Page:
• Christopher G. Moore


My books have been translated into seven languages: Chinese, French, German, Japanese, Norwegian, Thai and Turkish. Every time a book moves from English into another language the question arises as whether the translation is an accurate reflection of the original. Thus I read with interest the article in the Weekend Australian by Nobel laureate J.M. Coetzee titled Speaking in Tongues:

“This leads to my final question: Is there a high road (a highway) to excellence in translation, and might that high road be provided by a theory of translation? Would mastery of the theory of translation make one a better translator? There is a legitimate branch of aesthetics called the theory of literature. But I doubt very much that there is or can be such a thing as a theory of translation - not one, at any rate - from which practitioners of translation will have much to learn.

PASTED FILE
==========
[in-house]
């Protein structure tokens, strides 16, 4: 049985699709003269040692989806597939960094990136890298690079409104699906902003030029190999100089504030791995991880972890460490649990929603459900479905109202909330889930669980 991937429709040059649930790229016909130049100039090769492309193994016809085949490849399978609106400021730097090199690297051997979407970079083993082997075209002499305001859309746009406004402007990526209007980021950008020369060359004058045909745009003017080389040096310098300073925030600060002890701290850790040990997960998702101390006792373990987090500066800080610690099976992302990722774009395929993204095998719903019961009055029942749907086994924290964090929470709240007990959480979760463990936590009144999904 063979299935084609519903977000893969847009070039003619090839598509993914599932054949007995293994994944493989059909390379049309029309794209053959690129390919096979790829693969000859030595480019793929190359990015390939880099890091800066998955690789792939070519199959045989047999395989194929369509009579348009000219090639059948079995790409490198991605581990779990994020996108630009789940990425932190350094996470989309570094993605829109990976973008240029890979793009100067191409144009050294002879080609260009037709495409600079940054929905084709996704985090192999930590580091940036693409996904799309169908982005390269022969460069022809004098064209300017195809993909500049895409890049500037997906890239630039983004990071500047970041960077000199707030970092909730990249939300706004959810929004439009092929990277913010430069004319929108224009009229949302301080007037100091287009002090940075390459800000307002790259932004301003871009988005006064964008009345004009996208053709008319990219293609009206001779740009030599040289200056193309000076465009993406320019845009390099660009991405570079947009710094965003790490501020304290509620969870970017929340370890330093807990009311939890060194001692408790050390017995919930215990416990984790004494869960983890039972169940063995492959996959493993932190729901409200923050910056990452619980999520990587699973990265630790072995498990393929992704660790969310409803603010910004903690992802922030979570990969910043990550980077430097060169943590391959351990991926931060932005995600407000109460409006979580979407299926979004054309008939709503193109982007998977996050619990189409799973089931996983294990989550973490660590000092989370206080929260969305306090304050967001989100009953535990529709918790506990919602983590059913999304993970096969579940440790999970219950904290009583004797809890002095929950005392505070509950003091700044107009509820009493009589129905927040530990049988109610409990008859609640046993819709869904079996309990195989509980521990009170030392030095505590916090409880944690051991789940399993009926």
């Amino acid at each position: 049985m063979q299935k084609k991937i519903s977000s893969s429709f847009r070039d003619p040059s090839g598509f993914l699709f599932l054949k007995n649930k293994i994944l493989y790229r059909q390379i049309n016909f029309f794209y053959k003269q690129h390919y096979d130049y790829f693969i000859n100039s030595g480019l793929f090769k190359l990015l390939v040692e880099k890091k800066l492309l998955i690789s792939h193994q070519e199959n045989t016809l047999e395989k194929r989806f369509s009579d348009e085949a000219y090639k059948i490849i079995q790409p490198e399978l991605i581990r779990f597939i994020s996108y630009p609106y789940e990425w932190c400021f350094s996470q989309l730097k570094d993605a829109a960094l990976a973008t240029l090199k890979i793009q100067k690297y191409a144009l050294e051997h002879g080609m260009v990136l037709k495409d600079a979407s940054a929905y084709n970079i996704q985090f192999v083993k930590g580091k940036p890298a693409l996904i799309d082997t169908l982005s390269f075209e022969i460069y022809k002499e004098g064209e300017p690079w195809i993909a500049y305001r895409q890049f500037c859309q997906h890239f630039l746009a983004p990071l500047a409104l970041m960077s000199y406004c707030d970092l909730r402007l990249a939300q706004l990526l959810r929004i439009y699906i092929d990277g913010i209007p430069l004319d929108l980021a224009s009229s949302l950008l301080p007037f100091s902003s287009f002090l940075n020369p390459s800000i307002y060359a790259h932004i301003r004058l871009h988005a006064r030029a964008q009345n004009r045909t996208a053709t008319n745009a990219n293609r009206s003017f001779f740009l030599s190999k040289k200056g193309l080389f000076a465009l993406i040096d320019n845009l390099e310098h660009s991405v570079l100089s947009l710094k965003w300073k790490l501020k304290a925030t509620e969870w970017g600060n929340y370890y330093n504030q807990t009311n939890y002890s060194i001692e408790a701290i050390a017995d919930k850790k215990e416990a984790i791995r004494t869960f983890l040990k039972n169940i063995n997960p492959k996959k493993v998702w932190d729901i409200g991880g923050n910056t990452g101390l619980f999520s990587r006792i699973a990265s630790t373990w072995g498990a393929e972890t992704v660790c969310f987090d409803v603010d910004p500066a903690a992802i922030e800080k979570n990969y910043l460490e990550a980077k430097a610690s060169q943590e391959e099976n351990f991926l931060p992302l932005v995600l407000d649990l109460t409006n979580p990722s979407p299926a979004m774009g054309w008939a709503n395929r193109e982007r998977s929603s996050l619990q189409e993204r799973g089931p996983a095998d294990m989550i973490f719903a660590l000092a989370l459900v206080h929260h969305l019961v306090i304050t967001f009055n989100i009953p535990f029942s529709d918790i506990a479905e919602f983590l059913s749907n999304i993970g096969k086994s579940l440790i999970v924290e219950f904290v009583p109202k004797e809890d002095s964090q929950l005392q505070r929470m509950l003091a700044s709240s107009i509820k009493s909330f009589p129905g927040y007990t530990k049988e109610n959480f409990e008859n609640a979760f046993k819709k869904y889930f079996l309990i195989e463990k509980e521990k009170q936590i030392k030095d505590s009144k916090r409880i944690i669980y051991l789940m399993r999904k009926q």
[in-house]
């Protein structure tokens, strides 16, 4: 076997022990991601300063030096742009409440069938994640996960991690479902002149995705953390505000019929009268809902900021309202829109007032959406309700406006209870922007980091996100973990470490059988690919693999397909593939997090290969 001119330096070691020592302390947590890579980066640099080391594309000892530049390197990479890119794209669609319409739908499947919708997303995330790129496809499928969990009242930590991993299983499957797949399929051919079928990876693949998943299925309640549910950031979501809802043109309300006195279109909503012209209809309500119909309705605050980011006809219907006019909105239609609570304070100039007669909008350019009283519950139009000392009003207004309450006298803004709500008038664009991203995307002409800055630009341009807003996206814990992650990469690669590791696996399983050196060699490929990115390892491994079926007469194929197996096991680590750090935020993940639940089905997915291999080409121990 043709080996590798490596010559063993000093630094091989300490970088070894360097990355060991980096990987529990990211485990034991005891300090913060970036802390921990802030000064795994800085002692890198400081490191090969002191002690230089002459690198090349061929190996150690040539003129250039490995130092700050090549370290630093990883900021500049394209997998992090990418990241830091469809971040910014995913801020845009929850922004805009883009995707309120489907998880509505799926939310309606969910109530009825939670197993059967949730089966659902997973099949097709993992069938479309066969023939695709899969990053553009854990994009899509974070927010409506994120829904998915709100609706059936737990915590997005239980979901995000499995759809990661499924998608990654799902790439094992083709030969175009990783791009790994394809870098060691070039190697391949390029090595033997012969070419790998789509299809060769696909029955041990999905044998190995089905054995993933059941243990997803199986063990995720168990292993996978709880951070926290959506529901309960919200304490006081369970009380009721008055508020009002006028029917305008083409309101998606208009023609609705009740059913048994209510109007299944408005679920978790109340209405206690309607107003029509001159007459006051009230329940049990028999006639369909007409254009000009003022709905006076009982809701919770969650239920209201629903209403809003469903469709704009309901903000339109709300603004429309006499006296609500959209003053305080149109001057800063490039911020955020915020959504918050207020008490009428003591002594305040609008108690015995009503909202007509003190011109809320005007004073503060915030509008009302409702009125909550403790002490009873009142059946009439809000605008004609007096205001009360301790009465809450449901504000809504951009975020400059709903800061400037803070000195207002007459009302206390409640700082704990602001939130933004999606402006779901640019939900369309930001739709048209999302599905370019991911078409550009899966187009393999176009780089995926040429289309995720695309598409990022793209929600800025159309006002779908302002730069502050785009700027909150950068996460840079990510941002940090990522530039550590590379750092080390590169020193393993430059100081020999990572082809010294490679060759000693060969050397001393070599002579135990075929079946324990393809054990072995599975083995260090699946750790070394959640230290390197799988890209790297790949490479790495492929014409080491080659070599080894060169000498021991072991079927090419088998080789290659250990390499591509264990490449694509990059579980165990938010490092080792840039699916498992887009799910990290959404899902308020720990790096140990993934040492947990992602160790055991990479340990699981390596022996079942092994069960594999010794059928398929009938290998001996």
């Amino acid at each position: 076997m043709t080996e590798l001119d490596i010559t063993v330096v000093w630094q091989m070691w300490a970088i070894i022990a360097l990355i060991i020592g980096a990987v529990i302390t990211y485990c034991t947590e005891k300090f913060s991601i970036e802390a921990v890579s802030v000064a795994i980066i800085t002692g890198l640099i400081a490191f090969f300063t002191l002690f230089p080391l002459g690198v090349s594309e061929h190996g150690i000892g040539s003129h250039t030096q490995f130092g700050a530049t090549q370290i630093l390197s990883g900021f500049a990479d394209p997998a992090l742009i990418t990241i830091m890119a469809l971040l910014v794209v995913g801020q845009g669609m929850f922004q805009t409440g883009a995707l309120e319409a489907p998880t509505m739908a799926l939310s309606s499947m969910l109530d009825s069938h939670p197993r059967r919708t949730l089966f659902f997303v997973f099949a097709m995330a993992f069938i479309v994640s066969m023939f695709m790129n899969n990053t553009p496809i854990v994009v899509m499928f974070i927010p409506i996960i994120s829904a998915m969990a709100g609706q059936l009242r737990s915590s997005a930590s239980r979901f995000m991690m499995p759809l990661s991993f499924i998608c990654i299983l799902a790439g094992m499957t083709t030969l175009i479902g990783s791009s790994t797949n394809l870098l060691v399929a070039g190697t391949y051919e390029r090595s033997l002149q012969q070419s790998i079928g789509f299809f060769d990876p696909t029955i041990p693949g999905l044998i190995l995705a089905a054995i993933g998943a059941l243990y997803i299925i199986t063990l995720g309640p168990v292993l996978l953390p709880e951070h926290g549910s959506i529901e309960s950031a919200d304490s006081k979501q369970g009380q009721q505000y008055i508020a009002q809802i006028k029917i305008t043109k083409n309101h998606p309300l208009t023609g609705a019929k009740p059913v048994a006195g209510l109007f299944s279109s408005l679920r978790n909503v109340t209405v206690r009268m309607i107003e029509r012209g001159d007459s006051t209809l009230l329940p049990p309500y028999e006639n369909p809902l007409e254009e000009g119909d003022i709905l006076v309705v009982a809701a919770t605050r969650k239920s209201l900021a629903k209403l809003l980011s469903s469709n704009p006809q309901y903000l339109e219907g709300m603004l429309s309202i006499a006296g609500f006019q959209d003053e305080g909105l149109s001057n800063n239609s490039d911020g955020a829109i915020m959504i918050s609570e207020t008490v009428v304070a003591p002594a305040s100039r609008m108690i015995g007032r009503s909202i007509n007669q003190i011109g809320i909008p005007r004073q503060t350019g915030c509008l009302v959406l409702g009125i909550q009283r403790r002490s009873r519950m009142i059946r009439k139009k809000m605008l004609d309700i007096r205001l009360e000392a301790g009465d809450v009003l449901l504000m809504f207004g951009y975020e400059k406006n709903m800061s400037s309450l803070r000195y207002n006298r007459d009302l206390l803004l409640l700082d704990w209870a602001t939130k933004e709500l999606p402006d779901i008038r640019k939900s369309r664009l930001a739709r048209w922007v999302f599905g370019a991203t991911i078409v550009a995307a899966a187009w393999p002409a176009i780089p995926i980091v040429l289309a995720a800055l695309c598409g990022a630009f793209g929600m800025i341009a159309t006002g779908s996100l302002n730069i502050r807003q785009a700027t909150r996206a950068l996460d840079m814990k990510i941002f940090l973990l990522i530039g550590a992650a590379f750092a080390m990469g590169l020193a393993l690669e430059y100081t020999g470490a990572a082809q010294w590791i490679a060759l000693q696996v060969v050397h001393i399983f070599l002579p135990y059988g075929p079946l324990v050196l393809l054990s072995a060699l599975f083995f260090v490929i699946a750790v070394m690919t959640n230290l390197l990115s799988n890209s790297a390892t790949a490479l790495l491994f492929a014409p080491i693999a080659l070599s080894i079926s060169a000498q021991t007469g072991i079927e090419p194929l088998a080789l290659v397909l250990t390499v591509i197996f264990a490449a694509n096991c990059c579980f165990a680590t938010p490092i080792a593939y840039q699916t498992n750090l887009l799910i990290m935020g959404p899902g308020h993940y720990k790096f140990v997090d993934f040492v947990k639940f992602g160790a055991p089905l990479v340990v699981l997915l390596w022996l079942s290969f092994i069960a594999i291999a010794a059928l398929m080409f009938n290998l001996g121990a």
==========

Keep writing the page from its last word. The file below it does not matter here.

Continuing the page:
Translation seems to me a craft in a way that cabinet-making is a craft. There is no substantial theory of cabinet-making, and no philosophy of cabinet-making except the ideal of being a good cabinet-maker, plus a handful of precepts relating to tools and to types of wood.”

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